Daruma Doll Painting in Gunma

As religion and art comes together

By Kenny King Hin Choi    - 3 min read

On the eastern outskirts of Takasaki City in Gunma prefecture, there are a number of Buddhist temples and sacred sites scattered on the mountainsides. One of these sites is the Daruma temple on Shorinsan. Besides being a place for worshiping, it is here where the famous Daruma painting originates, which attracts tourists from all over, and come utilize this art form as a way to worship.

The Daruma doll was invented by Tomogoro Yamagata. Daruma is the first grand master of Zen Buddhism in China, who, according to Chinese tales, spent nine years meditating in a mountain cave behind the renowned Shaolin temple in China, before his teachings was spread to Japan.The original shape of Daruma doll is more elongated, which resembled the shape of a silkworm cocoon. The doll brings luck to silkworm breeders, who in their colloquial saying describe a silkworm as “getting up” when it hatches. That is why the old Daruma dolls are made more vertical to resemble this “getting up“ process. Later it changed its shape into a more round figure, so as to enable it to stand firmer.

Daruma dolls are worshipped nowadays not only by local farmers, but everyone who are fascinated by his interesting shape and different faces. There are talismans made in Daruma's shape; or you can also purchase a Daruma doll and paint it yourself as a devotion to making your wish come true. You can choose between two sizes. Outside red, which is the most popular or authentic colour, you can also choose from white, blue, purple, green or pink. The nose, mouth and eyes are already drawn. What should be finished are the eyebrows and moustache, which is drawn in black. They are drawn in a shape of a crane and a turtle, which are very auspicious animals symbolizing longevity in Buddhist tradition. Your wish could be written in gold directly beneath the chin and on both sides of the face.

Remember to leave the iris blank before you bring the doll home. Don’t draw it at the temple! You should bring the doll home, make your prayer, and draw first the left eye, that is the eye on your right hand side when you are directly opposite to it. When your prayer comes true, draw the iris of the other eye. You can bring a Daruma doll to the temple after you’ve made a prayer with it. They will be collected and burnt in a ceremony as an offering to the Buddha. Behind this ritual is the Buddhist teaching that we should not insist in possession of earthly material. To let go of things is the true way to happiness and would get you closer to the righteousness of Buddhism.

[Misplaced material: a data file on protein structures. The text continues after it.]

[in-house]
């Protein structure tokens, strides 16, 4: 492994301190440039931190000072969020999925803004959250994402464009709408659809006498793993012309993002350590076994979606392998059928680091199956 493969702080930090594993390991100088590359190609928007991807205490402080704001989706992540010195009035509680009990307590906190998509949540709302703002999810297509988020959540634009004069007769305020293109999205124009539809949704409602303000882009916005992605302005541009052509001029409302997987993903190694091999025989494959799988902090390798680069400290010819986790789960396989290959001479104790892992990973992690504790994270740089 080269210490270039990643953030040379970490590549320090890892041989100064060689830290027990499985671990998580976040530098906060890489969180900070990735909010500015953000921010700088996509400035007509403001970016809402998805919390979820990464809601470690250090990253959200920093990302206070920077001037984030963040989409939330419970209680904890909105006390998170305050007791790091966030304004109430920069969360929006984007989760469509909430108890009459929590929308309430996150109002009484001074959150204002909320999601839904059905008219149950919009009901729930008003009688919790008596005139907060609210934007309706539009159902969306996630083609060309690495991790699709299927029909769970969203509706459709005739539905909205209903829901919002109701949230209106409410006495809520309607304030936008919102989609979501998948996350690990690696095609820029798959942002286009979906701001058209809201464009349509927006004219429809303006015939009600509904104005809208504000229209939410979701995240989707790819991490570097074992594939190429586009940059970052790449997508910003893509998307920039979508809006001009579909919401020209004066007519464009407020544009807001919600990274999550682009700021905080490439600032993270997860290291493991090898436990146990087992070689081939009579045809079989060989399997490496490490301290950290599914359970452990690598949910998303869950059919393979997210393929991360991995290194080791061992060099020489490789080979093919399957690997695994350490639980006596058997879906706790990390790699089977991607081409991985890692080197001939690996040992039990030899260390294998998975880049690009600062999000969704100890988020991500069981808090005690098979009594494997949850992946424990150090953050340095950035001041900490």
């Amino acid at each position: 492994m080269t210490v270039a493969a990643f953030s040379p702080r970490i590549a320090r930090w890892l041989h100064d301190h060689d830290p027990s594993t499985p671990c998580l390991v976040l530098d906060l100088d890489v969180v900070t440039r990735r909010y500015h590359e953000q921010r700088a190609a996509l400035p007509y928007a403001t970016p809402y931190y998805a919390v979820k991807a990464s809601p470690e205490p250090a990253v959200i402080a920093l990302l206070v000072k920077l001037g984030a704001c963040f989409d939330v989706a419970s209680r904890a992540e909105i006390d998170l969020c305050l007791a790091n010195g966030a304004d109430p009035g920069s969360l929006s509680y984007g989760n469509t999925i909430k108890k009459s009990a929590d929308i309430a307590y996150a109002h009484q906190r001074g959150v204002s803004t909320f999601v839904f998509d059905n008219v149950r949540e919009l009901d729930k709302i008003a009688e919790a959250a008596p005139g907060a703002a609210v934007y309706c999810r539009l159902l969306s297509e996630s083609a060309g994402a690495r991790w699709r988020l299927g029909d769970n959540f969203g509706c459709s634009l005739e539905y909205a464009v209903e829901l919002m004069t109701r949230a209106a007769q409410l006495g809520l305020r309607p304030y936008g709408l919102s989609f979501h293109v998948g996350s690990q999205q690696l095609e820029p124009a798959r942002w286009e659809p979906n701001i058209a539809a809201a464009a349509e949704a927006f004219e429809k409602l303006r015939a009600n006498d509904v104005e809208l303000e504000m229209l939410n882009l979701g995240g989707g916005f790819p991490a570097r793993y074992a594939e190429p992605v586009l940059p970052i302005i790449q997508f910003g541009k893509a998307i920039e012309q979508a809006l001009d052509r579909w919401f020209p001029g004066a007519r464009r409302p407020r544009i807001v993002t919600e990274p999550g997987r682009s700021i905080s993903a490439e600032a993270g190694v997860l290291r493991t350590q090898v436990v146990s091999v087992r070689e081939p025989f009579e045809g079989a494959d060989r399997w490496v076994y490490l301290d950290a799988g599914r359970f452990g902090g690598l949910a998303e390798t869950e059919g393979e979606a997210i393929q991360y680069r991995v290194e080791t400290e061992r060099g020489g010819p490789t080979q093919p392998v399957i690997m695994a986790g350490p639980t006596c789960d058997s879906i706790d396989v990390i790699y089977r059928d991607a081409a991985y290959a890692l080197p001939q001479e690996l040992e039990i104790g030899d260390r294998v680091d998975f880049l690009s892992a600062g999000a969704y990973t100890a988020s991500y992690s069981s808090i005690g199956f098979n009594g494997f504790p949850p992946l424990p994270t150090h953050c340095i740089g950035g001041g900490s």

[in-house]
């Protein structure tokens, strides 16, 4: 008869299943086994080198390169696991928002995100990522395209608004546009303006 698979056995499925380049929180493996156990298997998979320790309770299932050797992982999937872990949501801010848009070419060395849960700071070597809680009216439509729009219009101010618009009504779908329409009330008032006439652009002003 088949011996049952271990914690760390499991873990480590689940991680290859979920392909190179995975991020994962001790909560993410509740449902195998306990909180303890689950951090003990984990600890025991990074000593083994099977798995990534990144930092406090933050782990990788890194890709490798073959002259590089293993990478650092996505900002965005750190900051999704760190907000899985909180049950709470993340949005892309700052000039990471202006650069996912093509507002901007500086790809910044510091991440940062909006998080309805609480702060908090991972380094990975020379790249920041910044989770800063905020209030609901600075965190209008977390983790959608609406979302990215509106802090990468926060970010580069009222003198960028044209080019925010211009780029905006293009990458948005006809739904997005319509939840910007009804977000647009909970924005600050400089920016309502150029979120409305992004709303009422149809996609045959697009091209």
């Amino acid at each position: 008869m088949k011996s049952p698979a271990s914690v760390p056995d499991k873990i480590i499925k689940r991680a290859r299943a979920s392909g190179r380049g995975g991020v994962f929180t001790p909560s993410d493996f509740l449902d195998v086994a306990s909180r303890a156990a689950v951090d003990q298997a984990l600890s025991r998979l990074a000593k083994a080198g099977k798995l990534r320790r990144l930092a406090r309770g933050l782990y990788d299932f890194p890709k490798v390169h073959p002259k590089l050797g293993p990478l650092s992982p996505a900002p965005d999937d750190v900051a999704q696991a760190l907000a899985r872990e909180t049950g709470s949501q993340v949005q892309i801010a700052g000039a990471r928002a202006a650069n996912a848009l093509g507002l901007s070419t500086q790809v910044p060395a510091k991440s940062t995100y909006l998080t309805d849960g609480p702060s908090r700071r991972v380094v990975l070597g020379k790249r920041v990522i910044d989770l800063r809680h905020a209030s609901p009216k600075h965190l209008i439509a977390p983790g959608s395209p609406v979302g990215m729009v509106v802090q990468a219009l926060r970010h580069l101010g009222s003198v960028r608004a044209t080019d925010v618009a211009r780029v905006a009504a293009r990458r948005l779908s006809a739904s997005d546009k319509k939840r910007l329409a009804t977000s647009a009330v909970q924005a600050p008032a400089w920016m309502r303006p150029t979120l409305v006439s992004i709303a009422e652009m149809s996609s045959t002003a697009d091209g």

Of course if you are not that fervently religious or if materialism still matters to you, you can keep it at home, which I bet a lot of people would, given that they look so cute and it is an artwork partly handmade by you. To keep or to let go, this is finally another religious question that you have to ponder by yourself.

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Kenny King Hin Choi

Kenny King Hin Choi @kenny.king.hin.choi

I had spend almost the last 10 years traveling to different corners of the world seldom reached by others as tourists. Iraq, Kosovo, Albania, Bangladesh and Ukraine are among many others. To see and smell a place first handedly is absoulutely differnt from reading and hearing from mass media. Japan has been the country I always aspired to as I first set foot there when I was 14 years old. The rich cultural heritage and freindliness of the people left inside me a wonderful memory. Therefore I was there again when I was 17. I have been recently staying in Germany for my studies, traveling around Europe to experience its diversity and rich history. Yet I still wish I could visit Japan again in the near future, preferably to Hokaiido and Fukuoka. Outside traveling, my hobbit is photography, cycling, sailing and cooking. Honestly Japanese food is one of the best in the world. As a fish lover, I could not resist Japanese crusine. Otherwise, Ramen, Sushi and green tea are all my favourite. When I read cultural studies in the university in Hong Kong, Japan turned out to me as a very speical society. The mentality and popular culture which has affected the world is inspiring. I really hope I could go deeper into this when I got the chance.

Join the discussion

Kim B a month ago
Such a cool temple!
Bronwyn O'Neill 3 years ago
This is so interesting!
Elena Lisina 3 years ago
I'd like to visit that place! I have few Darumas with both eyes as my aims and wishes came true.
Yui Yamaguchi 4 years ago
Daruma is the Buddhist priest many hundreds years ago, but it's interesting we make dolls like this now!